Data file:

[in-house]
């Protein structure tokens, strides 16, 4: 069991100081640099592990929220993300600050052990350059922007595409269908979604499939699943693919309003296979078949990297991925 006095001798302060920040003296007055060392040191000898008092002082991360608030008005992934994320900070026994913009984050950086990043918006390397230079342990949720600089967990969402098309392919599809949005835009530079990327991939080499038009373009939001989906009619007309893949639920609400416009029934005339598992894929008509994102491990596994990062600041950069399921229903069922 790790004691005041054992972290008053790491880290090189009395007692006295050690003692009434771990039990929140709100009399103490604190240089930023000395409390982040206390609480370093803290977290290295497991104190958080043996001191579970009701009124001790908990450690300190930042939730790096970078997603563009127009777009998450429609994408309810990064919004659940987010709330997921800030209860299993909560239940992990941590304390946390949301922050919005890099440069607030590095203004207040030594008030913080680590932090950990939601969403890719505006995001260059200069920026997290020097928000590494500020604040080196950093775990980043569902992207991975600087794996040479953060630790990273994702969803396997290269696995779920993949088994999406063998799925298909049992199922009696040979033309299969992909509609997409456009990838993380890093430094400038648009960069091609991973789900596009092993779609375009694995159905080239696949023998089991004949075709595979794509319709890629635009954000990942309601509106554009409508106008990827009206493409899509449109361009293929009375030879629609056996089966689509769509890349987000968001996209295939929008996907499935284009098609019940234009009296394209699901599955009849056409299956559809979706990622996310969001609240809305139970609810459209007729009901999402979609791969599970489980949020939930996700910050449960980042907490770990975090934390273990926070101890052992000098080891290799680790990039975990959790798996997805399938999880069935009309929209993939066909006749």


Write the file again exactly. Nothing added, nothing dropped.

[in-house]
């Protein structure tokens, strides 16, 4: 069991100081640099592990929220993300600050052990350059922007595409269908979604499939699943693919309003296979078949990297991925 006095001798302060920040003296007055060392040191000898008092002082991360608030008005992934994320900070026994913009984050950086990043918006390397230079342990949720600089967990969402098309392919599809949005835009530079990327991939080499038009373009939001989906009619007309893949639920609400416009029934005339598992894929008509994102491990596994990062600041950069399921229903069922 790790004691005041054992972290008053790491880290090189009395007692006295050690003692009434771990039990929140709100009399103490604190240089930023000395409390982040206390609480370093803290977290290295497991104190958080043996001191579970009701009124001790908990450690300190930042939730790096970078997603563009127009777009998450429609994408309810990064919004659940987010709330997921800030209860299993909560239940992990941590304390946390949301922050919005890099440069607030590095203004207040030594008030913080680590932090950990939601969403890719505006995001260059200069920026997290020097928000590494500020604040080196950093775990980043569902992207991975600087794996040479953060630790990273994702969803396997290269696995779920993949088994999406063998799925298909049992199922009696040979033309299969992909509609997409456009990838993380890093430094400038648009960069091609991973789900596009092993779609375009694995159905080239696949023998089991004949075709595979794509319709890629635009954000990942309601509106554009409508106008990827009206493409899509449109361009293929009375030879629609056996089966689509769509890349987000968001996209295939929008996907499935284009098609019940234009009296394209699901599955009849056409299956559809979706990622996310969001609240809305139970609810459209007729009901999402979609791969599970489980949020939930996700910050449960980042907490770990975090934390273990926070101890052992000098080891290799680790990039975990959790798996997805399938999880069935009309929209993939066909006749």